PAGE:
This interview originally appeared in the International Journal of Public Legal Education, Vol. 2, No. 1 (2018).
Marilyn Cover, JD, is a 40-year veteran of teaching the Street Law Seminar class at Lewis & Clark Law School.
JD, is 16-year veteran of teaching Street Law at the University of
Minnesota Law School, following 15 years teaching of Street Law at
Hamline University School of Law.
How is Your Street Law Course Organized?
Marilyn: The Street Law program at
Lewis & Clark includes not only the weekly classes between law
professor and students, but also weekly meetings with law students
teaching in high school classes. The law school class is offered as a
credit/no credit class. We use the Street Law text covering Intro to
Law, Criminal & Juvenile Law and Individual Rights and Liberties in
the fall semester and the civil law units- torts, consumer and family
law in the spring semester. Between 30-40 law students participate each
Jennifer: Like many other Street Law
courses in the United States, the Minnesota Street Law seminar consists
of a small class of 14 students gathering for a weekly two-hour
seminar. During this time, law students explore the history and goals of
Street Law and participate in engaging teaching strategies (mock trial,
moot courts, continuums, small group, ranking, and many others). Every
teaching strategy is layered over legal content (first amendment, rights
of the accused, employment, sexual harassment, consumer, etc.) to
create effective and interesting lessons. As we proceed through the
semester, the students build their collection of tried and true
law-related education tools. Students share their engaging lessons when
they teach 10 hours in area high schools. They are paired with
experienced law and civics teachers and together select topics that
complement the teacher’s curriculum. Law students review the available
lessons in the Street Law collection and elsewhere, revise as needed,
present, and share reflections on the lesson’s success or need for
improvement. Every law student also creates an original lesson that is
tried with classmates during the weekly seminar.
How is Street Law Different from Other Law School Classes?
Marilyn: I have seen a lot in my 40
years. Street Law is very different from other law school classes and
those differences have far-reaching benefits.
Street Law tends to attract law students who are
interested in the practical application of the law, being out in the
community, and interacting with youth. My sense is that the law students
have a pre-existing sense of altruism. In my Street Law program, law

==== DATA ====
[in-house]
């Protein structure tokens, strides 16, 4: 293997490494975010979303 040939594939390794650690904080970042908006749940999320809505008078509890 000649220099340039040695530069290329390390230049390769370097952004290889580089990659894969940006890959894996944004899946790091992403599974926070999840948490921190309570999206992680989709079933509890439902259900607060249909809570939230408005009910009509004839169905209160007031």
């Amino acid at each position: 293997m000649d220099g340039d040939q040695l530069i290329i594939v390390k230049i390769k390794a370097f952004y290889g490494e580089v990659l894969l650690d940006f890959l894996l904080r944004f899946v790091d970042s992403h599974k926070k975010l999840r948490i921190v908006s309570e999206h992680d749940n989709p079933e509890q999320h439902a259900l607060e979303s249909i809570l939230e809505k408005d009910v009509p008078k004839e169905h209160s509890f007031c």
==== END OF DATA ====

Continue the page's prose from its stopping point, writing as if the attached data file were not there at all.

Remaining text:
students have the unique opportunity to have hands-on classroom
experiences with youth in their communities, and that helps fill their
need to do good works.
Jennifer: When Street Law students
walk out of their first class of the Street Law Seminar at the
University of Minnesota Law School, they know at least one goal of the
course1. After learning the course components and requirements through an “Each One Teach One” and a “Jeopardy” game2,
they usually can correctly answer the final Jeopardy question: “Street
Law is different from most other law school courses for this reason.”
Answer: “What is fun?”
Teaching is Hard. How do you prepare students to be successful in the classroom?
Marilyn: Unlike the typical law
school class, the seminar setting of my weekly class is an intimate one.
Our discussions focus on how to convey legal concepts in lesson plans
and how students learn. One student may describe an enormously
successful teaching strategy in one class only to find that it falls
flat in another. Conversations around situations like this are layered
and insightful. I also observe law students teaching in their high
When in high school classrooms, law students’ lessons
focus, for example, on search and seizure of students’ backpacks, or
reading one’s first apartment lease. Whatever the topic, law students
experience real dialog about real issues in the daily lives of high
school students. In doing so, they gain skills that are easily transferable to the workplace. The seminar discussions include public
policy, trial practice, and communication skills with clients as part of
the lessons the law students prepare for their high school students.
When law students discover that they are able to convey complex legal
content to the lay public – high schools students are, after all, the
perfect petri dish for communication – they gain incalculable
confidence. That ability to clearly communicate, and to do so with
confidence, serves them well in their legal careers.
Jennifer: “To teach is to learn twice.” (Joseph Joubert)
There is nothing like preparing for a presentation
that inspires a person to update their subject matter knowledge. Street
Law students take their responsibilities seriously to provide accurate
information to their high school students. The risk of getting it wrong
is stressed in the weekly Street Law seminar. For example, when high
school students participate in a misleading lesson on what to do when
stopped by the police, a misunderstanding of their rights can be
devastating. Street Law students frequently discuss how their
understanding of the law increased when they prepared to teach it.
Students research, write and present lessons to their Street Law
classmates where content is reviewed and potential misunderstandings or
mistakes about the law are identified and corrected. Street Law faculty,
both lawyers, review the final lesson. In addition to the lesson
students write, they have access to hundreds of lessons written by other
Street Law students over the years. Students are asked to update the
law before they use the lesson and are asked to share the updated lesson
for others to use.
Another requirement of our Street Law seminar
requires small groups of law students to develop and present a lesson to
the other Street Law students. These lessons include an expanded
presentation of the law designed for law students shy in content
knowledge. After each lesson, all law students share ideas for improving
the lesson and using it in different settings including with high-needs